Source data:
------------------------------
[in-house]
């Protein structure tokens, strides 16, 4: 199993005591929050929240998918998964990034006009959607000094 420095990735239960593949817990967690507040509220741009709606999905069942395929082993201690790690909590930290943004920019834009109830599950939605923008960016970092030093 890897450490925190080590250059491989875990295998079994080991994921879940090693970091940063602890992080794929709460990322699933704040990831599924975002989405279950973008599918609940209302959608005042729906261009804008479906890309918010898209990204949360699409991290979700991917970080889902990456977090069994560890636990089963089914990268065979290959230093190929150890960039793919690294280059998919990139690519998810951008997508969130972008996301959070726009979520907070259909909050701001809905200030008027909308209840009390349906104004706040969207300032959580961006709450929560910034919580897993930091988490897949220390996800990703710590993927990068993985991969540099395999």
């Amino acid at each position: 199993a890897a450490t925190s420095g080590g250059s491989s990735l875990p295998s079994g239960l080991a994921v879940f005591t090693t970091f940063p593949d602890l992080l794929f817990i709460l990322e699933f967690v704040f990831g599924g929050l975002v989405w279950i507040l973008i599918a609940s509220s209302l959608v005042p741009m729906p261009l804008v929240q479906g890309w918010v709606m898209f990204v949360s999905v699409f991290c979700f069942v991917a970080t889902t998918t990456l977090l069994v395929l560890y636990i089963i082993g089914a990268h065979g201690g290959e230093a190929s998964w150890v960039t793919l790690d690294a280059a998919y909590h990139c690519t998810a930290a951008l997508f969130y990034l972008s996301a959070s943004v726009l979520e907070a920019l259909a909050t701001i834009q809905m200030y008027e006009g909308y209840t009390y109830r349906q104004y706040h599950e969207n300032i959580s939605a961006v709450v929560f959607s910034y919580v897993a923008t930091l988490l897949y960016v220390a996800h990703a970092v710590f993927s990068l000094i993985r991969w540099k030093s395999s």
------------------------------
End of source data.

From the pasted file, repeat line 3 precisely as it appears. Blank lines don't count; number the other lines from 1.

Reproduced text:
């Amino acid at each position: 199993a890897a450490t925190s420095g080590g250059s491989s990735l875990p295998s079994g239960l080991a994921v879940f005591t090693t970091f940063p593949d602890l992080l794929f817990i709460l990322e699933f967690v704040f990831g599924g929050l975002v989405w279950i507040l973008i599918a609940s509220s209302l959608v005042p741009m729906p261009l804008v929240q479906g890309w918010v709606m898209f990204v949360s999905v699409f991290c979700f069942v991917a970080t889902t998918t990456l977090l069994v395929l560890y636990i089963i082993g089914a990268h065979g201690g290959e230093a190929s998964w150890v960039t793919l790690d690294a280059a998919y909590h990139c690519t998810a930290a951008l997508f969130y990034l972008s996301a959070s943004v726009l979520e907070a920019l259909a909050t701001i834009q809905m200030y008027e006009g909308y209840t009390y109830r349906q104004y706040h599950e969207n300032i959580s939605a961006v709450v929560f959607s910034y919580v897993a923008t930091l988490l897949y960016v220390a996800h990703a970092v710590f993927s990068l000094i993985r991969w540099k030093s395999s």